Even hypothesized, but unproven and unobserved mechanisms can be included in science, if it leads to predictable outcomes. A good example is Dirac’s prediction of the existence of anti-matter which wasn’t observed until years later. It was science even though the hypothesized entity was not yet observed because the entity had predictable properties.
To some extent, we can even predict the structure of what a random process will generate, for example 500 fair coins has an expectation of 50% heads.
To me, scientific claims have the form of: “random process is expected to generate outcome X and not outcome Y”, “anti-matter electrons are expected to do Z”, “Dark Energy is predicted to create observation W”, etc.
However, once we start invoking mechanisms that lack predictability, that have free will we run into difficulties. “Intelligent agent gamma is expected generate outcome… Uh, well, we can’t make predictions of what capricious intelligent mechanism will do or not do, but we know it’s still science even though we can’t predict what it will do, right?”
One might assert, “only intelligent agency is capable of doing X”, that is falsifiable and is a prediction, but it leads to complications. For example, 500 fair coins heads can be constructed by a machine, thus do machines count as intelligence since they make artifacts that pass the EF? If machines can count as being intelligent, why not nature? In fact, Bill Dembski pointed out that in principle Nature could have been fully front-loaded to create designs that pass the EF. The complications of “I” theories as science theories seem to have no end. I accept ID, my “I” theory is “God did it”, I believe God is the Designer of life, but I don’t classify that claim as science.
Demonstrating “D” theories as science is easy and tidy (as Nick Matzke discovered first hand), whereas demonstrating “I” theories as science is not so tidy, I don’t even try…
ID is composed of two separable theories, theories of Design and theories of Intelligence. I claim theories of Design are science. As far as theories of Intelligence or Intelligent Design being science, I defer to Eric Anderson’s answer, “if Darwinism counts as science, then ID counts as science” or maybe Richard Dawkins answer:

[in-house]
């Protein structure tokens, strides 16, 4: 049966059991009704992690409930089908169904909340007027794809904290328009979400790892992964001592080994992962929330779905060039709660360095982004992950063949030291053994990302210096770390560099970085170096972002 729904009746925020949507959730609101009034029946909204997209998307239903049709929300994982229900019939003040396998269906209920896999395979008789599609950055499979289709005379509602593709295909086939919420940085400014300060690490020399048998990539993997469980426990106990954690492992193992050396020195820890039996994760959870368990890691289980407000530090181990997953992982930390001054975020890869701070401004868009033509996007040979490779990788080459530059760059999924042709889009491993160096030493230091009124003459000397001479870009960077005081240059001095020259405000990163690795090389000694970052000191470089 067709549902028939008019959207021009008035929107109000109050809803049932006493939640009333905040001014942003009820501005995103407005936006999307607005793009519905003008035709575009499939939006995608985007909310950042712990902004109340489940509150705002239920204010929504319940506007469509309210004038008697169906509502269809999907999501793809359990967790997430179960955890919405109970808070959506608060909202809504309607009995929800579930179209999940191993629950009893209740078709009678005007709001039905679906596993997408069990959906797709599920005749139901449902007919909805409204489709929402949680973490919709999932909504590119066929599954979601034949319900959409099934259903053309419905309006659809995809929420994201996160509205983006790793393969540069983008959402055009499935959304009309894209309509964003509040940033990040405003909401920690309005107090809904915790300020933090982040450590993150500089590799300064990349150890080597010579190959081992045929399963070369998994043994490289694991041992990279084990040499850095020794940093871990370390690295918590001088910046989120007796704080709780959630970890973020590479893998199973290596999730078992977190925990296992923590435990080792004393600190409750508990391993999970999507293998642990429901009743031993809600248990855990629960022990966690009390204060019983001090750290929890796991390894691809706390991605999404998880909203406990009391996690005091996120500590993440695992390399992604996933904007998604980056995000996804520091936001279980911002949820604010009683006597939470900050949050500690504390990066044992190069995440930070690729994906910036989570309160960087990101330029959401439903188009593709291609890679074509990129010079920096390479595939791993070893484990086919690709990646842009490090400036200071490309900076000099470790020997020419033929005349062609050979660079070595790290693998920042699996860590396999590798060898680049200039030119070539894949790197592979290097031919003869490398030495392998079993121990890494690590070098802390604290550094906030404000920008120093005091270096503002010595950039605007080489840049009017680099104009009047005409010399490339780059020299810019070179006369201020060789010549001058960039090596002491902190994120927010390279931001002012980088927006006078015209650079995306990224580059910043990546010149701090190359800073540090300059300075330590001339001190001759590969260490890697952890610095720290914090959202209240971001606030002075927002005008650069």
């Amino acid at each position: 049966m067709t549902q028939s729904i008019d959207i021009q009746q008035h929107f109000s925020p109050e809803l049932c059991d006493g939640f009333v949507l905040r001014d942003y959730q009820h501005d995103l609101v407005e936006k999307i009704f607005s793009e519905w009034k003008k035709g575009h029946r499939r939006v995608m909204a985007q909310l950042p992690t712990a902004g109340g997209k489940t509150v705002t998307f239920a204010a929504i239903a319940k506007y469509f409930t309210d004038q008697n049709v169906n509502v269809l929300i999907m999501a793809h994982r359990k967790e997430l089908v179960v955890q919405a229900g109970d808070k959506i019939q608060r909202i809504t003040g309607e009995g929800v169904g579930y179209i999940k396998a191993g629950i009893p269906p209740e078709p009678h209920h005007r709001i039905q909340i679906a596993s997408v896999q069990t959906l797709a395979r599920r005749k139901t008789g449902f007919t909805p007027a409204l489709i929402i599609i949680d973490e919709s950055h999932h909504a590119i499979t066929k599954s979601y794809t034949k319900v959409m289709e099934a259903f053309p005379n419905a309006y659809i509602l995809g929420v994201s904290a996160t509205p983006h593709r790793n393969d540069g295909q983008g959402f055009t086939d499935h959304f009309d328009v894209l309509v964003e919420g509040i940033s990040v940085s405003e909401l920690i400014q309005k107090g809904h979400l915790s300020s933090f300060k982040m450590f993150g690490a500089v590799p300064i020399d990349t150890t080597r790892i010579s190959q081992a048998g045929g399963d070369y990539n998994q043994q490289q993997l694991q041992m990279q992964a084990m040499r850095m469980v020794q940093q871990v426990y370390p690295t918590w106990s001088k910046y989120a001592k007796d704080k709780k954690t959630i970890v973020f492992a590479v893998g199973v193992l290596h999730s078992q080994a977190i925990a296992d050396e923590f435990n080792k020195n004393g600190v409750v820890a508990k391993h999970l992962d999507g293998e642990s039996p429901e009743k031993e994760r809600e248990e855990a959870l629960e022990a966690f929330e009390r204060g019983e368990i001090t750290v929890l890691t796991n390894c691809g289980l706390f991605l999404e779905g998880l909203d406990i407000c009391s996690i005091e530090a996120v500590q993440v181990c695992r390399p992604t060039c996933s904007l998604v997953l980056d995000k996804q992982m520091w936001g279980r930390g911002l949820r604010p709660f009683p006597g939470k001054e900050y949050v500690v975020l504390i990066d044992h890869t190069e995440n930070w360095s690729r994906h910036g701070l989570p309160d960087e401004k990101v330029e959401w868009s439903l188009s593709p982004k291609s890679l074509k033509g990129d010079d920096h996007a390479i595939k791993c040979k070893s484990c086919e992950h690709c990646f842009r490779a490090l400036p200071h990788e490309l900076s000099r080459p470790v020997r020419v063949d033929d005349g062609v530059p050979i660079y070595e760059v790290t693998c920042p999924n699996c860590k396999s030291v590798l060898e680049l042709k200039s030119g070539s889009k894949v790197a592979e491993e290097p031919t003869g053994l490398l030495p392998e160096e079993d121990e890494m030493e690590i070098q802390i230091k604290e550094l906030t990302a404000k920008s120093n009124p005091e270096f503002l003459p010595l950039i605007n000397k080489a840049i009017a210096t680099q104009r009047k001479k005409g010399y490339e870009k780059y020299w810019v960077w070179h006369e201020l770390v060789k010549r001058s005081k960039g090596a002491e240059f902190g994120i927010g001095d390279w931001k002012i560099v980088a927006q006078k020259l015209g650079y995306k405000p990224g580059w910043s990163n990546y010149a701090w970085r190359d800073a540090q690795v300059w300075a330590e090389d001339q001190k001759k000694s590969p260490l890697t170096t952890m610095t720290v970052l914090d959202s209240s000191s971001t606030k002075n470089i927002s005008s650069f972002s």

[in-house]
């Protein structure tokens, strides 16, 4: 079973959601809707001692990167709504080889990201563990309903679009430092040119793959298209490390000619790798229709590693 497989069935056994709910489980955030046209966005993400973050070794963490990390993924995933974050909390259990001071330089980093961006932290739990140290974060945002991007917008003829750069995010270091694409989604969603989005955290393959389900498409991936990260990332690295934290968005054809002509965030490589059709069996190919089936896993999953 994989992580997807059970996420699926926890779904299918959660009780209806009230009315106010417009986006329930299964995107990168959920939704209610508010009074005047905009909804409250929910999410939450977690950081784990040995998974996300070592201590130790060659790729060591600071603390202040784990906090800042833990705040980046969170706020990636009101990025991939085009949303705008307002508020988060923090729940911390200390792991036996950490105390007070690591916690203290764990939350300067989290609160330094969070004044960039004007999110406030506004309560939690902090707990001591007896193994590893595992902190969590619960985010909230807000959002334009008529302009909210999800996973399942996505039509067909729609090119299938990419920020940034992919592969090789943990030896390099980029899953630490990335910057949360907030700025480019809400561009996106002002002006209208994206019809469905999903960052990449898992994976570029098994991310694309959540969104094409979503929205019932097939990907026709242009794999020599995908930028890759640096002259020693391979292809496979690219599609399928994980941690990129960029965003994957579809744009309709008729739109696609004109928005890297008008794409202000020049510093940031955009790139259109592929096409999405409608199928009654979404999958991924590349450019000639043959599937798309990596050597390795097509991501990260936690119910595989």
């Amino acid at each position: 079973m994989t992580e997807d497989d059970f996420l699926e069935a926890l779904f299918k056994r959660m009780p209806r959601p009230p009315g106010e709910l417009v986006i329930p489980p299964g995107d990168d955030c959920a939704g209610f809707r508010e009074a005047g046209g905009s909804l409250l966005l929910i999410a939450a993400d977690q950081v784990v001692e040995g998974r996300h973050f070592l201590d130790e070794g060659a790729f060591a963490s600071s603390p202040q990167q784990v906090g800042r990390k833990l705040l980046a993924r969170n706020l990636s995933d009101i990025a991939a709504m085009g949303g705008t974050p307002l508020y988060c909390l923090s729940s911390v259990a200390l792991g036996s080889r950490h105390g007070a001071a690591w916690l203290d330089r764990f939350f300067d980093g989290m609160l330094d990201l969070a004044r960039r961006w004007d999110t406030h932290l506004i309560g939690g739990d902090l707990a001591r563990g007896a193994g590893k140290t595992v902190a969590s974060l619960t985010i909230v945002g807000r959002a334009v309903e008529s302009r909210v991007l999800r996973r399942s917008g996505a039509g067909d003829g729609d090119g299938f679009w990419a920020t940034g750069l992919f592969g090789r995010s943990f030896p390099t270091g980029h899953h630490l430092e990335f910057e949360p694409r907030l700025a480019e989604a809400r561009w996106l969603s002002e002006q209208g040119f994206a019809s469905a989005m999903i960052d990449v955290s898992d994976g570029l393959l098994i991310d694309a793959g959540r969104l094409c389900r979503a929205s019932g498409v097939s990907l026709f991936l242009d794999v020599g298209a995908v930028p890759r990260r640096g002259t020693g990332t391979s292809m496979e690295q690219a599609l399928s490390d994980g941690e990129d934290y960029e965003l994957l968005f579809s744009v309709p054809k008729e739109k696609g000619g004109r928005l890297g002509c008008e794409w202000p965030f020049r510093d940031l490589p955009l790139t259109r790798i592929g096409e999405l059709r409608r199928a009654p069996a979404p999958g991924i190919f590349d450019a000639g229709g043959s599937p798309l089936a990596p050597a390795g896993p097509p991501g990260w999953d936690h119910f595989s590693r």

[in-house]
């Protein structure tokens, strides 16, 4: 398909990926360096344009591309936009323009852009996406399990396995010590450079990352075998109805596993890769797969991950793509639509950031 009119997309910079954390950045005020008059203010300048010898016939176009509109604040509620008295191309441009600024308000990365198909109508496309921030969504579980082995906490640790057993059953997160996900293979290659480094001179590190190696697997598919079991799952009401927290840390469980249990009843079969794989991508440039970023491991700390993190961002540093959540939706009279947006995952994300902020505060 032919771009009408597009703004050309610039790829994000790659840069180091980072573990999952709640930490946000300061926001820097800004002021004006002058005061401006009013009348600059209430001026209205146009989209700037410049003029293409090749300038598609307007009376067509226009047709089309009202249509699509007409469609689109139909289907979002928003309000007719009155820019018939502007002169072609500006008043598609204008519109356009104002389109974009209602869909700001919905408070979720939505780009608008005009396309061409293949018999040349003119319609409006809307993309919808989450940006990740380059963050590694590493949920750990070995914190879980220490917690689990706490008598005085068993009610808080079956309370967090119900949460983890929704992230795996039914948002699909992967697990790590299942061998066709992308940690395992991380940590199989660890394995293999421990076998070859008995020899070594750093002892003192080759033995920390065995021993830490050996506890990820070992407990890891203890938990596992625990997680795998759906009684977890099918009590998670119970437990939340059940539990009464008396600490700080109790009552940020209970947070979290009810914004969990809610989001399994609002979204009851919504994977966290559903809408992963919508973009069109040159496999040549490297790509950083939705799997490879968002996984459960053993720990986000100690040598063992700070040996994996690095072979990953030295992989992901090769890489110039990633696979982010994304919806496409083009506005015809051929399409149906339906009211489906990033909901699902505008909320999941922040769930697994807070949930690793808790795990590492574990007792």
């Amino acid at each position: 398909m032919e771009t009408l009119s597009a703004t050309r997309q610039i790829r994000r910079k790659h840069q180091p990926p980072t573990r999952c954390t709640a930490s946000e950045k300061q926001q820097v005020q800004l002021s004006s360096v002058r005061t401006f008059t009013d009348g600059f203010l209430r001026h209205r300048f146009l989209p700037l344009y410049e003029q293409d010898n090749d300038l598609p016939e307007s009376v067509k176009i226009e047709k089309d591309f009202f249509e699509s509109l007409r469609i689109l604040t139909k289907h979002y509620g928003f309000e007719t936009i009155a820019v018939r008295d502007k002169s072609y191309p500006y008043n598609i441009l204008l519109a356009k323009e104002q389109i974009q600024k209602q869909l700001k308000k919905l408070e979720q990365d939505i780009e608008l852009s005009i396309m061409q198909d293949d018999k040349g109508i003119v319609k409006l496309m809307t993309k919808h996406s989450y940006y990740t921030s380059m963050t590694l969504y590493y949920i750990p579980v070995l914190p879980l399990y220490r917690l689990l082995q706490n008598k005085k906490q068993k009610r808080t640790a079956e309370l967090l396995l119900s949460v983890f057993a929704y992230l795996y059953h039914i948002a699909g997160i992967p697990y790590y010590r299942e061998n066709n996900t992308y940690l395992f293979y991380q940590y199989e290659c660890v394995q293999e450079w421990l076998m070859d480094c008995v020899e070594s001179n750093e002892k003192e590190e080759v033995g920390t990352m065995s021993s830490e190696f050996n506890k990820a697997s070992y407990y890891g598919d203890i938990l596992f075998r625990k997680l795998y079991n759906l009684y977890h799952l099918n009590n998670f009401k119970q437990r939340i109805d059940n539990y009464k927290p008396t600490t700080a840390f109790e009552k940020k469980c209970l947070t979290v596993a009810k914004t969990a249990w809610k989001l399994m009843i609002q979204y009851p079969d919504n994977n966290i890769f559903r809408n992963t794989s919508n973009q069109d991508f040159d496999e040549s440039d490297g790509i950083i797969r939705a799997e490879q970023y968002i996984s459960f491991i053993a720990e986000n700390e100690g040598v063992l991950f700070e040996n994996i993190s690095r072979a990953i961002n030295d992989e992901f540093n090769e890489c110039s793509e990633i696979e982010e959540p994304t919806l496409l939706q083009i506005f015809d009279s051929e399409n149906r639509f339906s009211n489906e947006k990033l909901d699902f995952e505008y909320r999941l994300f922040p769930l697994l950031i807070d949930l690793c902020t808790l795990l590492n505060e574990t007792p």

You then realize that the presence of a creative deity in the universe is clearly a scientific hypothesis. Indeed, it is hard to imagine a more momentous hypothesis in all of science.
but you know, deep down, I feel some discomfort saying it.
If you guys really want to compare your list of arguments IDists and Creationists should use or not use or arguments they should emphasize or de-emphasize, we can start a thread on it, but I foresee it will likely be contentious and everyone will be stepping on each other’s toes. I’ve taught ID and creationist extra curricular courses to interested university students. I try to equip them knowing what they might face in their class rooms….
Here are my lists:
List of claims I do make:
1. you can identify things that look designed, you have an explanatory filter embedded in you brain
2. 500 fair coins heads violates expectation, so do the homochiral molecules of life and the uniform linkages in biopolymers
3. biology resembles man-made designs, exceeds them, and cannot be products of processes with no foresight
4. Origin of life is not product of chance or law or any conceivable law
5. Irreducible Complexity
6. Specified Improbability (CSI Version 1)
7. Behe’s Rule
8. Genetic Entropy, law of biogenesis
9. Darwinian evolution is false and incoherent
10. Life resembles computer hardware and software
11. There is no salvation in Charles Darwin.
List of claims I don’t make or have little intention of defending:
1. ID is science
2. Kelvin-Plank and Clausius versions of the 2nd law of thermodynamics proves creation
3. Believe in creation because the Bible says so, here, it says it right here in the book of Genesis
4. There is a positive case for ID
5. CSI version 2
6. LCI and claims of non-information increase in biology
7. FSCO/I, dFCSI or whatever….(no disrespect intended to the pioneers of these theories, it just nothing I teach)